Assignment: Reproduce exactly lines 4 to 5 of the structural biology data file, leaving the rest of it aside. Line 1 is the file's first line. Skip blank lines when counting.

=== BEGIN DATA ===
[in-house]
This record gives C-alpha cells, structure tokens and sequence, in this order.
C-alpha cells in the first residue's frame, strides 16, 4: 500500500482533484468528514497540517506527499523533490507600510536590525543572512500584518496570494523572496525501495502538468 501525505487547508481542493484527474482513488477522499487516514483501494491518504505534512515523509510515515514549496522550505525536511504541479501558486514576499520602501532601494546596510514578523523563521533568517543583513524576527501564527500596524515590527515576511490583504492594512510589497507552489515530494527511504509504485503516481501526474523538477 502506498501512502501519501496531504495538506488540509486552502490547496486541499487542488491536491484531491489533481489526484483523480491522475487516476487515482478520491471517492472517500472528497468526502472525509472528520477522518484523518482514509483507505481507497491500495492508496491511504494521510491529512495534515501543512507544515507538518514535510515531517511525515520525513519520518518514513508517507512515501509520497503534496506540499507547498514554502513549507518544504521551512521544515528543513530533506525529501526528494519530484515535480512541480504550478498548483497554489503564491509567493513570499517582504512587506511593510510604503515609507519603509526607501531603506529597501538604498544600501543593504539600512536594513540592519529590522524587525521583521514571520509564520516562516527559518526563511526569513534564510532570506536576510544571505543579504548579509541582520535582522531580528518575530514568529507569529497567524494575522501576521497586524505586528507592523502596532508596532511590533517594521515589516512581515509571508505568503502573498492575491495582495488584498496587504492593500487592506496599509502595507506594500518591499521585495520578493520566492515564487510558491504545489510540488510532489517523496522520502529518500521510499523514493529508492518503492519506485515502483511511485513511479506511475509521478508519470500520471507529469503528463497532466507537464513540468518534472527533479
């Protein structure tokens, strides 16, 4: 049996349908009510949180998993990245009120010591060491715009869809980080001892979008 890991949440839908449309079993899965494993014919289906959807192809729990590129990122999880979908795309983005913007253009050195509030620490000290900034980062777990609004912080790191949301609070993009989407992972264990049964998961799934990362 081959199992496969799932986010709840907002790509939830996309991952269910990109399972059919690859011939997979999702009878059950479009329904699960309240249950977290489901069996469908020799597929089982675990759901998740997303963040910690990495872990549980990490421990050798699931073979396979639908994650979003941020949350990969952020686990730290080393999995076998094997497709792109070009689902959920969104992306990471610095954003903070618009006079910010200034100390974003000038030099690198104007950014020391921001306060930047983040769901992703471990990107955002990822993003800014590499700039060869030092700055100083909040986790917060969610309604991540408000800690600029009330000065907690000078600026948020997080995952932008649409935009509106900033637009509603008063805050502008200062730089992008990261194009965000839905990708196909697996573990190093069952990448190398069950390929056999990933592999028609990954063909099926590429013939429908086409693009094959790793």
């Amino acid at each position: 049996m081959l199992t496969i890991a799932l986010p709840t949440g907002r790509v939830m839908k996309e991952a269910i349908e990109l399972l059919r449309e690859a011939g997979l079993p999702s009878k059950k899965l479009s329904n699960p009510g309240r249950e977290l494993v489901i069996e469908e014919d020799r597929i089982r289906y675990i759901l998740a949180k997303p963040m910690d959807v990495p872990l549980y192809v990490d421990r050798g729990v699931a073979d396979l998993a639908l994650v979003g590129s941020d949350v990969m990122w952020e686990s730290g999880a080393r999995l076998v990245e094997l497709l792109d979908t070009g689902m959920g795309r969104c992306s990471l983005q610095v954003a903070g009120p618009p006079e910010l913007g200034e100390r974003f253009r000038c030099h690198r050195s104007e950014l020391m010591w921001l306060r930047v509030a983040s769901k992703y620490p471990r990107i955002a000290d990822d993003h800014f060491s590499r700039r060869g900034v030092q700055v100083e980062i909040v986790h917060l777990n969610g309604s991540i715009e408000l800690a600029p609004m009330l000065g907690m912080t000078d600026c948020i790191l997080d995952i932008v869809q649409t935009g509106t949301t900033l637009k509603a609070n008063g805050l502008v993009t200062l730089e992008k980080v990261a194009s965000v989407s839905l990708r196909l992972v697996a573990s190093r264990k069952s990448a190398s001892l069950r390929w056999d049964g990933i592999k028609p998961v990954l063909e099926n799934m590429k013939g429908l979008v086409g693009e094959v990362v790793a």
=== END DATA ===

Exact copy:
């Protein structure tokens, strides 16, 4: 049996349908009510949180998993990245009120010591060491715009869809980080001892979008 890991949440839908449309079993899965494993014919289906959807192809729990590129990122999880979908795309983005913007253009050195509030620490000290900034980062777990609004912080790191949301609070993009989407992972264990049964998961799934990362 081959199992496969799932986010709840907002790509939830996309991952269910990109399972059919690859011939997979999702009878059950479009329904699960309240249950977290489901069996469908020799597929089982675990759901998740997303963040910690990495872990549980990490421990050798699931073979396979639908994650979003941020949350990969952020686990730290080393999995076998094997497709792109070009689902959920969104992306990471610095954003903070618009006079910010200034100390974003000038030099690198104007950014020391921001306060930047983040769901992703471990990107955002990822993003800014590499700039060869030092700055100083909040986790917060969610309604991540408000800690600029009330000065907690000078600026948020997080995952932008649409935009509106900033637009509603008063805050502008200062730089992008990261194009965000839905990708196909697996573990190093069952990448190398069950390929056999990933592999028609990954063909099926590429013939429908086409693009094959790793």
């Amino acid at each position: 049996m081959l199992t496969i890991a799932l986010p709840t949440g907002r790509v939830m839908k996309e991952a269910i349908e990109l399972l059919r449309e690859a011939g997979l079993p999702s009878k059950k899965l479009s329904n699960p009510g309240r249950e977290l494993v489901i069996e469908e014919d020799r597929i089982r289906y675990i759901l998740a949180k997303p963040m910690d959807v990495p872990l549980y192809v990490d421990r050798g729990v699931a073979d396979l998993a639908l994650v979003g590129s941020d949350v990969m990122w952020e686990s730290g999880a080393r999995l076998v990245e094997l497709l792109d979908t070009g689902m959920g795309r969104c992306s990471l983005q610095v954003a903070g009120p618009p006079e910010l913007g200034e100390r974003f253009r000038c030099h690198r050195s104007e950014l020391m010591w921001l306060r930047v509030a983040s769901k992703y620490p471990r990107i955002a000290d990822d993003h800014f060491s590499r700039r060869g900034v030092q700055v100083e980062i909040v986790h917060l777990n969610g309604s991540i715009e408000l800690a600029p609004m009330l000065g907690m912080t000078d600026c948020i790191l997080d995952i932008v869809q649409t935009g509106t949301t900033l637009k509603a609070n008063g805050l502008v993009t200062l730089e992008k980080v990261a194009s965000v989407s839905l990708r196909l992972v697996a573990s190093r264990k069952s990448a190398s001892l069950r390929w056999d049964g990933i592999k028609p998961v990954l063909e099926n799934m590429k013939g429908l979008v086409g693009e094959v990362v790793a």